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What's cheating, precious?

(Edit, 00:45 CDT Fri 28 Oct 2005 - cross-posted to nanowrimo.)

In Nanowrimo, is it cheating if you:

  • 1. Write notes (timelines, lexicons of constructed languages, biographies, geographies, family trees with genealogical notes) during November that were intended just as working notes, but get pasted into your appendix in order to make the word count?

  • 2. Write timelines before the beginning of November, that are not used in your word count but describe events from your novel that you then write about?

  • 3. Draw maps or illustrations whose captions are part of your word count?

  • 4. Plan things out in your head and don't write anything down?

  • 5. Write details or synopses in your project blog that make it into your novel, but are retyped from scratch?

  • 6. (Edit, 10:15 CDT Thu 27 Oct 2005) Continue a story from the previous year, starting with a new plot thread?


I ask because everything I wrote last year, I wrote in November, but this year, I'm continuing the story. I did do #1 using my timeline and some notes from the appendix about my major characters, which were not intended for Book 1, but took me from about 49000 words to 50200 (I actually could have written another 1200 words in that last hour and a half, but I was tired, having written for 10-12 hours a day for the last 4 days of the month). Needless to say, I won't be counting any of those notes this year, though I may edit and clean up the old ones this weekend and add new ones during Nanowrimo proper.

Also, I have tons of maps, diagrams, etc. that are now sitting on my hard drive and which I will refer to this year. I don't consider Book 2 a "sequel" per se; it's literally Chapters 9-16 of the previously-started book, a continuation of the story.

Opinions? (I think #1-4 are not cheating, but #5 is a fine line and I personally consider anything actually committed to writing before November to be cheating, even if it's heavily edited and substantially different.)

--
Banazir

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Comments

( 31 comments — Leave a comment )
gondhir
Oct. 28th, 2005 02:21 am (UTC)
Yes
banazir
Oct. 28th, 2005 02:22 am (UTC)
Yes, WHAT?
To all five?

--
Banazir
gondhir
Oct. 28th, 2005 02:25 am (UTC)
Re: Yes, WHAT?
Yes
banazir
Oct. 28th, 2005 03:00 am (UTC)
*sets you on fire*
*runs like hell*

--
Banazir
dsthenes
Oct. 28th, 2005 03:25 am (UTC)
Re: *sets you on fire*
YES!

*cough*

Dem.
banazir
Oct. 28th, 2005 03:30 am (UTC)
That's a nasty cough there, Nemo
You cold?

*sets you on fire too*

*runs some more*

--
Banazir
figgylicious
Oct. 28th, 2005 05:08 am (UTC)
Re: That's a nasty cough there, Nemo
I'm with them

Yes.

To all.
dsthenes
Oct. 28th, 2005 05:09 am (UTC)
Re: That's a nasty cough there, Nemo
WE HAVE THE HIGH GROUND!

wibble ...
banazir
Oct. 28th, 2005 05:12 am (UTC)
High ground is overrated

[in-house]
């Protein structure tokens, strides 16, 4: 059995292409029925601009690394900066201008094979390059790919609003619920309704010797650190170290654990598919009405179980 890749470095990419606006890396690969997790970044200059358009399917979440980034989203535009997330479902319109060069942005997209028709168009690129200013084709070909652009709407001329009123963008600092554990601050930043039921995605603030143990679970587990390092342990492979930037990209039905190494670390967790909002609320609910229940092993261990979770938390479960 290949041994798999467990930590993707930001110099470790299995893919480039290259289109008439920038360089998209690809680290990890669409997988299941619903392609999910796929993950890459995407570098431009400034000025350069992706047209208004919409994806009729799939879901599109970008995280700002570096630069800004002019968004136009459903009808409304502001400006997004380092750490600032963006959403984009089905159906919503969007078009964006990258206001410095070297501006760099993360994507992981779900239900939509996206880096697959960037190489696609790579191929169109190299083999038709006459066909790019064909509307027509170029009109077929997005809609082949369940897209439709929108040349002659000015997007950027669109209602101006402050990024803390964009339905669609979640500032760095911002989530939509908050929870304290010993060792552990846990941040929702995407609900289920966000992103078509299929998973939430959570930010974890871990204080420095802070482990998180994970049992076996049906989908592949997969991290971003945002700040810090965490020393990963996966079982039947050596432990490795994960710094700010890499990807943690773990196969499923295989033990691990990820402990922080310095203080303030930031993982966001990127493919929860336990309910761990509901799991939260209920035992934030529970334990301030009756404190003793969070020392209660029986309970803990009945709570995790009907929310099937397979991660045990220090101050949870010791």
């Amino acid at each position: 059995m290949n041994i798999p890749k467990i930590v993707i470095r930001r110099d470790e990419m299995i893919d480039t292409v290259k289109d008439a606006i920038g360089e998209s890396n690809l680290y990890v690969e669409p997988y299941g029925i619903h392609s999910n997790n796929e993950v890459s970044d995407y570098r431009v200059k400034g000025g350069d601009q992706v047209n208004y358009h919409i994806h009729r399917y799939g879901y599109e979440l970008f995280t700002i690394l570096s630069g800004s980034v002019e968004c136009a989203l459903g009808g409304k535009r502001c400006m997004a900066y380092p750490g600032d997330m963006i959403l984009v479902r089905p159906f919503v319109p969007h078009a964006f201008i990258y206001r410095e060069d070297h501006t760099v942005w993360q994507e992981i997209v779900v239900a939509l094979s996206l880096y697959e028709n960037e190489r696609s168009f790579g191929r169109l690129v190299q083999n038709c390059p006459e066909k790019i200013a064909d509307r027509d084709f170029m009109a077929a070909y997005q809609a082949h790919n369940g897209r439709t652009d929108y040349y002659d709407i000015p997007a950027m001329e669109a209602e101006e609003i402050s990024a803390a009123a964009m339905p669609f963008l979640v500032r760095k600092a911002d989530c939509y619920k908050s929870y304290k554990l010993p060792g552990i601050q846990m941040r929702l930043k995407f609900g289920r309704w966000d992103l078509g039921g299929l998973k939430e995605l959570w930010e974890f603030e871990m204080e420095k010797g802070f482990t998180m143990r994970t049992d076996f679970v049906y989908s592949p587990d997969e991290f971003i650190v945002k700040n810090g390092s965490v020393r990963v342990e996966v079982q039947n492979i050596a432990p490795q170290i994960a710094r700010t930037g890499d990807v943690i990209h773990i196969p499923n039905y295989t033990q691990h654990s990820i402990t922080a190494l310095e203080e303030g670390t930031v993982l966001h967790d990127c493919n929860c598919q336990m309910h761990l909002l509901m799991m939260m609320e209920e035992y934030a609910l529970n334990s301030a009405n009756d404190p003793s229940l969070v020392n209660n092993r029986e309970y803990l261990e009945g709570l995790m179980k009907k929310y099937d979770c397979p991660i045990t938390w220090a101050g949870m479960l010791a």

*strafes the high ground with a thousand fire-breathing, semi-intelligent wyverns*

--
Banazir
banazir
Oct. 28th, 2005 05:20 am (UTC)
Brun, bebe, BRUN!
*fooosh*

FLAMES EVERYWHERE!

Lal j00 Nanon00bs r b pwned!

--
Banazir
gondhir
Oct. 28th, 2005 05:32 am (UTC)
Re: *sets you on fire*
You'd BEST run, hobbit!
banazir
Oct. 28th, 2005 05:45 am (UTC)
Re: *sets you on fire*
I run BEST, dwarf!

--
Banazir
gondhir
Oct. 28th, 2005 06:12 am (UTC)
Re: *sets you on fire*
The lion only has to run faster than the slowest gazelle but the gazelle must run faster than the fastest lion.
banazir
Oct. 28th, 2005 06:22 am (UTC)
Now, that's just vacuous on the face of it
Think about it!

The analogous statement is:
The dwarf only has to run faster than the slowest hobbit, but the hobbit must run faster than the fastest dwarf.

You "natural sprinters" can have Will Whitfoot!

*runs on ahead*

--
Banazir
(Deleted comment)
banazir
Oct. 28th, 2005 03:21 am (UTC)
Hee!
Thanks for the opinion.

This has me considering switching to The Stream of Memory, though that would be quite a challenge at this late stage. I stopped at exactly the midpoint last time, modulo a little wrapping up. It's about analogous to Frodo and Sam drifting down Anduin in a boat, where I stopped.

The problem is: if you take the analogy literally, LoTR is one book (not that my meager attempt at a fantasy novel bears any comparison). JRRT only split it afterwards at Ballantine's behest. And "Books 1-6" is even more post-hoc fiddling by the editors of end-table editions.

I really want to do the "sequel", but I'm flexible.

--
Banazir
tabula_xrasa
Oct. 28th, 2005 02:39 am (UTC)
From the nanowrimo.org FAQ:
Do I have to start my novel from scratch on November 1?
Yes.

This sounds like a dumb, arbitrary rule, we know. But bringing a half-finished manuscript into NaNoWriMo all but guarantees a miserable month. You'll simply care about the characters and story too much to write with the gleeful, anything-goes approach that makes NaNoWriMo such a creative rush. Give yourself the gift of a clean slate, and you'll tap into realms of imagination and intuition that are out-of-reach when working on pre-existing manuscripts.

Does that mean I can't use an outline or notes?
Outlines and plot notes are very much encouraged, and can be started months ahead of the actual novel-writing adventure. Previously written prose, though, is punishable by death.

Does that answer your questions? Or some of them? And I'm pretty sure that anything written during November is fair game to be added to your word count, in response to the first.
banazir
Oct. 28th, 2005 03:29 am (UTC)
Actually, it rather raises a bigger question